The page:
By Christie Thompson, ProPublica
Last week, the Obama administration formalized the legal standard it has used to enforce fair housing laws and hold banks accountable for their role in a foreclosure crisis that hit black and Latino homeowners the hardest.
The U.S. Department of Housing and Urban Development issued a regulation on "disparate impact," codifying a long-used legal precedent that says the Fair Housing Act prohibits practices that result in discrimination "regardless of whether there was an intent to discriminate."
After decades of being denied credit, many minority communities were victim to "reverse redlining" during the foreclosure crisis, as mortgage companies pushed risky loans in hopes of profiting from their higher interest rates and fees. With the disparate impact standard, the Department of Justice was able to argue that the disproportionate harm to communities of color put predatory lenders in violation of the Fair Housing Act and the Equal Credit Opportunity Act.
Now, the Supreme Court is considering hearing a challenge to the disparate impact standard. Some say HUD's new guideline could be "the deciding factor" in whether the standard will withstand the Supreme Court's scrutiny.
As housing officials and civil rights advocates keep their eye on the high court, we've rounded up seven key disparate impact cases you should know about.
Countrywide, a now-defunct mortgage company owned by Bank of America, gave subprime loans to 10,000 Hispanic and African-American borrowers, while providing prime loans for white borrowers with similar financial situations. (Subprime loans come with higher interest rates to account for a supposed higher risk of default.) A Bank of America spokesperson said the DOJ reviewed loans made before Bank of America purchased Countrywide in July 2008.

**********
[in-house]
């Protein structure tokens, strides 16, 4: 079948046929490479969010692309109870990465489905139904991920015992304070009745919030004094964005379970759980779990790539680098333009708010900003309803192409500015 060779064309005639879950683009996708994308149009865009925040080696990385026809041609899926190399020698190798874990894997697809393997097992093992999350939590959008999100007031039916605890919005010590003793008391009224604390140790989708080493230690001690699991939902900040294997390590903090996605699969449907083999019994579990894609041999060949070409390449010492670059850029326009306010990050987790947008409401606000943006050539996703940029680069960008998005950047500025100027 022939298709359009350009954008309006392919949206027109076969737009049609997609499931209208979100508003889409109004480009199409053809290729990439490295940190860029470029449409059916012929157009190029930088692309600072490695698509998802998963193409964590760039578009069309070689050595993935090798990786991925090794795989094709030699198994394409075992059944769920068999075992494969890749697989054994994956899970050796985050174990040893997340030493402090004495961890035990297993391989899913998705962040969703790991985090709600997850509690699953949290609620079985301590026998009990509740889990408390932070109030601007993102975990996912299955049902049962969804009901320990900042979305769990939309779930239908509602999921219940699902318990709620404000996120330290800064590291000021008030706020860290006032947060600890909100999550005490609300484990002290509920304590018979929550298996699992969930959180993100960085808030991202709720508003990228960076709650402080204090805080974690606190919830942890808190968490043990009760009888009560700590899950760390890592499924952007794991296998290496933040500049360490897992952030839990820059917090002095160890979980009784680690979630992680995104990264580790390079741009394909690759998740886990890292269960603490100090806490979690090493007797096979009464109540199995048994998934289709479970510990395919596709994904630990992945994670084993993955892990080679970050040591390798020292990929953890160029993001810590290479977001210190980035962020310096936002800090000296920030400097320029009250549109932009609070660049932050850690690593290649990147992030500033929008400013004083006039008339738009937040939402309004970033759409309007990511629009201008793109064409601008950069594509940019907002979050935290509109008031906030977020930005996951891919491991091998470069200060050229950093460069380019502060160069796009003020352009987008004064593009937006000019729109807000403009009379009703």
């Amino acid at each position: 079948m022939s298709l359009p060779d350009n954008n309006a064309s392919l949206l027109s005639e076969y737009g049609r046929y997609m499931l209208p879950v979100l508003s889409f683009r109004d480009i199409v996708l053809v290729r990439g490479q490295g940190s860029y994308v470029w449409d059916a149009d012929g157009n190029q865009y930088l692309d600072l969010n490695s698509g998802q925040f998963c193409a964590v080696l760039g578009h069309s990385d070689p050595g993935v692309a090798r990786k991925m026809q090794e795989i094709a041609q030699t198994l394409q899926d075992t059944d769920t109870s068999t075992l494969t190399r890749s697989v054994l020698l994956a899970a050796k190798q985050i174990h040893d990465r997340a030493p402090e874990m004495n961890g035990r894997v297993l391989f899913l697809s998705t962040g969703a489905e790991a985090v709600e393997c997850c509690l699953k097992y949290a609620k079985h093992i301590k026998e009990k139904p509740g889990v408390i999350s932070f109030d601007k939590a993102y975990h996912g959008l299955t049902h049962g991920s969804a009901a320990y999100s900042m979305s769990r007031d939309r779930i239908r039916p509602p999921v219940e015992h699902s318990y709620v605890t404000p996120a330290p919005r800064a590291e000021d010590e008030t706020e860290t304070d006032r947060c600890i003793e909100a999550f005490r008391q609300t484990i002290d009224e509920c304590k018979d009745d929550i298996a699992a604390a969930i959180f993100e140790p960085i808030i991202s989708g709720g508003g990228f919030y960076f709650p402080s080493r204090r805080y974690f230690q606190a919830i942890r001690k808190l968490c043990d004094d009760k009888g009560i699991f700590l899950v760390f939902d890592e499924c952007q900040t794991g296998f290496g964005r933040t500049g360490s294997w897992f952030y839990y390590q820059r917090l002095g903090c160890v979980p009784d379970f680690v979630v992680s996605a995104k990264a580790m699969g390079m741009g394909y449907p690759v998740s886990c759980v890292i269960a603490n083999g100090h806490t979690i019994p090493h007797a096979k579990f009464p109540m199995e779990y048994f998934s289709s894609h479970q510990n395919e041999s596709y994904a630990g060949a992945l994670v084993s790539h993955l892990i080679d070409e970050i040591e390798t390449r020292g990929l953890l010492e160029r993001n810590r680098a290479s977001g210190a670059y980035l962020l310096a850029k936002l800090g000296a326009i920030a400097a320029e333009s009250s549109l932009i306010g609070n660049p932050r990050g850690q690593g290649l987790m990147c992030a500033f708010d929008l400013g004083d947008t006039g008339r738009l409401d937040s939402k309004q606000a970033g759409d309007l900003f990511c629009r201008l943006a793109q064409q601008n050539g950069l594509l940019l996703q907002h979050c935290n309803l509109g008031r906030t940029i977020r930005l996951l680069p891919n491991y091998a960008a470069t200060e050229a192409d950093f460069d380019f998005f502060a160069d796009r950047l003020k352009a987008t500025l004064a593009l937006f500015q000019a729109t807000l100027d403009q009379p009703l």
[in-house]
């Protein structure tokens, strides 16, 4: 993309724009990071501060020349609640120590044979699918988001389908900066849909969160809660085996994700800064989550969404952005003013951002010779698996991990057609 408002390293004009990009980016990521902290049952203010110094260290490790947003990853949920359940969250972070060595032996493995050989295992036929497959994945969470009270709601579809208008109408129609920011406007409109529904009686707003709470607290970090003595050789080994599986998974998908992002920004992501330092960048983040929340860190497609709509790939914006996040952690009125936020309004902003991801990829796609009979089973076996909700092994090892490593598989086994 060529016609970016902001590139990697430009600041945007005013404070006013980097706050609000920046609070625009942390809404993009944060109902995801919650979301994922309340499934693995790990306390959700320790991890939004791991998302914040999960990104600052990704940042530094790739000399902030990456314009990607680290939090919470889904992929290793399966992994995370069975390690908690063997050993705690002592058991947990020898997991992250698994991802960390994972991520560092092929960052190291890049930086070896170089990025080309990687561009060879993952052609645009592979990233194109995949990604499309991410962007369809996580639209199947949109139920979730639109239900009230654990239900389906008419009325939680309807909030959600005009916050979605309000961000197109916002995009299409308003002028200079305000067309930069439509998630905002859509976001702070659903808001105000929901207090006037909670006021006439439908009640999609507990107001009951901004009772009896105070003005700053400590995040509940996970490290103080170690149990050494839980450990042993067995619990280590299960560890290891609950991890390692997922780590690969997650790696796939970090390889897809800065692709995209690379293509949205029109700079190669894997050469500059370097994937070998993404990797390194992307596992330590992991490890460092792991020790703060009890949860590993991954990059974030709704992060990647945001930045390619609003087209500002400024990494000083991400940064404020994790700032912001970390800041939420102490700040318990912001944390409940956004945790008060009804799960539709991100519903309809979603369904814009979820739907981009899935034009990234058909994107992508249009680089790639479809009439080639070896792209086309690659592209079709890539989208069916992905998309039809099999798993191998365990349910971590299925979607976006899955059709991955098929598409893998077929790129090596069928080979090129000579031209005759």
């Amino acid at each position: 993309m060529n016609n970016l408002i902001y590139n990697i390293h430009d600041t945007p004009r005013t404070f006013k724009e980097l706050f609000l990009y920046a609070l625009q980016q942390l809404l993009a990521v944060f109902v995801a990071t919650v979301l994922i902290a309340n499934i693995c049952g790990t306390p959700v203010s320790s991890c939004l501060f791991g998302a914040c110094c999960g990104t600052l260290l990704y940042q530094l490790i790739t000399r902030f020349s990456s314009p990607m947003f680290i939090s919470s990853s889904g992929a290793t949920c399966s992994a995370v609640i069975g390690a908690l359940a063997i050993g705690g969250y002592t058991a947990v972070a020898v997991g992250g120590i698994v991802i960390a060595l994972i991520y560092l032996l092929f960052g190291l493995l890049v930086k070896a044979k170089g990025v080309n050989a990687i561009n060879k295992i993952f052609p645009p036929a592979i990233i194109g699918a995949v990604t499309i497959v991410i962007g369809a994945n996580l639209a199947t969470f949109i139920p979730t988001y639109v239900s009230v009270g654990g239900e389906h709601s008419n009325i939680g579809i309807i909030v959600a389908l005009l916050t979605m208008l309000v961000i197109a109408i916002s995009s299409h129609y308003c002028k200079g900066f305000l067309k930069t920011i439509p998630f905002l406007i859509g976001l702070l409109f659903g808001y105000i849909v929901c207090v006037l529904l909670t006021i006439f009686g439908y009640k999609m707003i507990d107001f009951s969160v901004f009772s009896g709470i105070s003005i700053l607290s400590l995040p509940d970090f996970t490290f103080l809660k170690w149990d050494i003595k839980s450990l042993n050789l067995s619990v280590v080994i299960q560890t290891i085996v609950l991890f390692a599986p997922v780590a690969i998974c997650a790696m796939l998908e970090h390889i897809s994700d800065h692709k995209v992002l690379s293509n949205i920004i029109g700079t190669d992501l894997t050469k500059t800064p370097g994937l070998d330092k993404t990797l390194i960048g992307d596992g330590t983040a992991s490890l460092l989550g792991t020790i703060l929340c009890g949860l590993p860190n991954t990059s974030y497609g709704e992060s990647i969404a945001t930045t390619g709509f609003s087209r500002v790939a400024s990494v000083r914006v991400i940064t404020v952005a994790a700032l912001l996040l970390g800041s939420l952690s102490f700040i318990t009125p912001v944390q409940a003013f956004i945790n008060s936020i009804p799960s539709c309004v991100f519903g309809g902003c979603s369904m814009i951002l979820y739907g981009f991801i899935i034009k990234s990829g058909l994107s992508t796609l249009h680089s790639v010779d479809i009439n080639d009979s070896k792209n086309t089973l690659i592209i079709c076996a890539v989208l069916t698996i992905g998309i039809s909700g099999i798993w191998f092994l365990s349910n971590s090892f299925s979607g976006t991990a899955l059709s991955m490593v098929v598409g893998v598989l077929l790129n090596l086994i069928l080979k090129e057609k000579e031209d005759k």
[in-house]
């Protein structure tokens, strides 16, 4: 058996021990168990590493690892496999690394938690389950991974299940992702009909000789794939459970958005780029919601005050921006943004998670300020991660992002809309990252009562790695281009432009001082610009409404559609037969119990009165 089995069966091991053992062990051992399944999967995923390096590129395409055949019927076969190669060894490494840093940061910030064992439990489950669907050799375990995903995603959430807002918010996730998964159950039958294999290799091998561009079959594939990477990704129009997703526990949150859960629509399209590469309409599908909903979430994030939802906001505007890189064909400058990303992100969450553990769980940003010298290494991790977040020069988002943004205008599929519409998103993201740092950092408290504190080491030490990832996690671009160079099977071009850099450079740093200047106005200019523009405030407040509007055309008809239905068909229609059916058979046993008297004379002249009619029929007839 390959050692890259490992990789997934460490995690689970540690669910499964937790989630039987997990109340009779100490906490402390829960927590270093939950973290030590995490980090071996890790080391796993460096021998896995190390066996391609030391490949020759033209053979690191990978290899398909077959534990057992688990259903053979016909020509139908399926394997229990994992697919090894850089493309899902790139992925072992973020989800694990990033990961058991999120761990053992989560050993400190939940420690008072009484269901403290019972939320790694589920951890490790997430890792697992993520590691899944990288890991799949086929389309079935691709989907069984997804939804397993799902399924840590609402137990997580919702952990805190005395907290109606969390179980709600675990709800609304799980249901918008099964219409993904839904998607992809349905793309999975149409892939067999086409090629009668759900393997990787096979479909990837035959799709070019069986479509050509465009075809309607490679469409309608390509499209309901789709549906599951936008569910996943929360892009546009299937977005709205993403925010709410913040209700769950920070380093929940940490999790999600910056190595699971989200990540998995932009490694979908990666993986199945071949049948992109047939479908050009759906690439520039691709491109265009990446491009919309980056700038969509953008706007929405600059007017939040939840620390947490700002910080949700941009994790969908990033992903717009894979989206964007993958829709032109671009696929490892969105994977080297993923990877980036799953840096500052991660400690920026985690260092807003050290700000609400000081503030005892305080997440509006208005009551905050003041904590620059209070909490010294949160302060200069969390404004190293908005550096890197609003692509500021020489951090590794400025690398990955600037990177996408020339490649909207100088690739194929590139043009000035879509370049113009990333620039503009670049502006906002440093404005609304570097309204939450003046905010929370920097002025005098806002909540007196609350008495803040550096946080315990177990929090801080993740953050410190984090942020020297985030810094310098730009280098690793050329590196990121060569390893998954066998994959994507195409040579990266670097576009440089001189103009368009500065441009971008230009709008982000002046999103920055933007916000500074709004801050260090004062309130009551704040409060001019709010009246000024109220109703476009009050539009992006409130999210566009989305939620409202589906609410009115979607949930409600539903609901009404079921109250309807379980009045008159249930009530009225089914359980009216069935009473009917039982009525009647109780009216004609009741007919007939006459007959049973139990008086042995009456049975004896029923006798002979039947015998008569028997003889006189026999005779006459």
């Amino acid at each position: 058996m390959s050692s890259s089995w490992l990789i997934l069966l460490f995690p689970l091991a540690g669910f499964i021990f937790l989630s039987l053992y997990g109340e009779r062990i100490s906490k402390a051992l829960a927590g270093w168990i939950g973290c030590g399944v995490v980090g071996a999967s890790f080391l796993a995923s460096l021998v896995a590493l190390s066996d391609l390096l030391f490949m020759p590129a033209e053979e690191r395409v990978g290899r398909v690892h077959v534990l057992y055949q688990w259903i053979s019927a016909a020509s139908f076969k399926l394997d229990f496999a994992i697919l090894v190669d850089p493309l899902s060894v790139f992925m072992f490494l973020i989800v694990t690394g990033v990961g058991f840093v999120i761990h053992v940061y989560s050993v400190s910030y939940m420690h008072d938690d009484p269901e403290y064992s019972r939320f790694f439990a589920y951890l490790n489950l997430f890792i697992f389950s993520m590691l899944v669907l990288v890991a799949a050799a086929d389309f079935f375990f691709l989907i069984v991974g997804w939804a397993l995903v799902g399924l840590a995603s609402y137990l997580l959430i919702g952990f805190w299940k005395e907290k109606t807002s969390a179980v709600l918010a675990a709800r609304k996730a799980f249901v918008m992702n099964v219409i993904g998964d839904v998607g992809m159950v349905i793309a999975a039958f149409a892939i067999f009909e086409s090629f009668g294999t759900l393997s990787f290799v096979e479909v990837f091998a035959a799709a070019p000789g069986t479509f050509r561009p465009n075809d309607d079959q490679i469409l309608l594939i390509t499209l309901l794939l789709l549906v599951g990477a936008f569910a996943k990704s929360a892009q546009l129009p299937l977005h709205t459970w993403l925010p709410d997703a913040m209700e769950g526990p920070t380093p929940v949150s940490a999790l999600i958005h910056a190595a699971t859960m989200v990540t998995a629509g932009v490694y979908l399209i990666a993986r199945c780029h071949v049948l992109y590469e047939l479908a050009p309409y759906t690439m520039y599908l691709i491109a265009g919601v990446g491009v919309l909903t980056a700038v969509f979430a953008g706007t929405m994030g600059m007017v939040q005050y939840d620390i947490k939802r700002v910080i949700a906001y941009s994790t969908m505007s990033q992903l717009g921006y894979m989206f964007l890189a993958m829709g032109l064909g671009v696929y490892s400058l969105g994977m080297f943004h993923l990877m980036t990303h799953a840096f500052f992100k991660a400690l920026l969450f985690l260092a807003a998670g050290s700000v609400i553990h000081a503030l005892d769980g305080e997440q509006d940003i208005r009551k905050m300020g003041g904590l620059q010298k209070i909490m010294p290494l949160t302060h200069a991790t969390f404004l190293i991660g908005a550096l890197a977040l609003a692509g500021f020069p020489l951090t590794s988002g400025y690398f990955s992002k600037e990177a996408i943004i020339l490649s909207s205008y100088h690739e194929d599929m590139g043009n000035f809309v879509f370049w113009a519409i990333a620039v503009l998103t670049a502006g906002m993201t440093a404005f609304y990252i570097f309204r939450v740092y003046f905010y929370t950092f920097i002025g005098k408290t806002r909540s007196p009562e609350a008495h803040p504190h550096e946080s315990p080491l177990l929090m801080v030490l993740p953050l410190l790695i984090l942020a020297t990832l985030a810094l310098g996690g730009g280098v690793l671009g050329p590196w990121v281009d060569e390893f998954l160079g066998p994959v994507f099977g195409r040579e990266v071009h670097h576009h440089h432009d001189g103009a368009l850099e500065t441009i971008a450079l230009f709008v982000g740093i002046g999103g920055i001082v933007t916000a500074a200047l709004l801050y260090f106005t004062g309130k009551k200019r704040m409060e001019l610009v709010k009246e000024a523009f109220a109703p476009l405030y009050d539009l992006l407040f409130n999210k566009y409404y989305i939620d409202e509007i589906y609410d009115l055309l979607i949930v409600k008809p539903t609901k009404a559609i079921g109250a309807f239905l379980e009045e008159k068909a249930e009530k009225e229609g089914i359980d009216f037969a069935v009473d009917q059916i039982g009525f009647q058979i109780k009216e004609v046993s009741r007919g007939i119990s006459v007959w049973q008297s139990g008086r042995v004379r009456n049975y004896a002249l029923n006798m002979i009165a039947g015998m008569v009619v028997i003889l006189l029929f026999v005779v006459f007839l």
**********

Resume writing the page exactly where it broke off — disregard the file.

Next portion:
As we reported last week, the DOJ reached a $335 million settlement, the US' largest fair lending settlement on record, using the disparate impact standard. Countrywide has not admitted to any discriminatory practice.
The DOJ case against Wells Fargo over violation of the Fair Housing Act is the second largest fair lending settlement in the DOJ's history, after the lawsuit against Countrywide Financial. Brokers at the country's largest mortgage lender were found to have raised interest rates and broker fees for more than 30,000 minority customers. According to lending data, African-American customers in the Chicago area paid on average $2,937 more in broker fees than similarly situated white customers. Hispanic borrowers were charged $2,187 more. Black and Hispanic homeowners also were encouraged to take on riskier subprime loans.
Wells Fargo agreed to a $175 million settlement in July, though the company denies any wrongdoing and says they settled to avoid a "costly legal fight."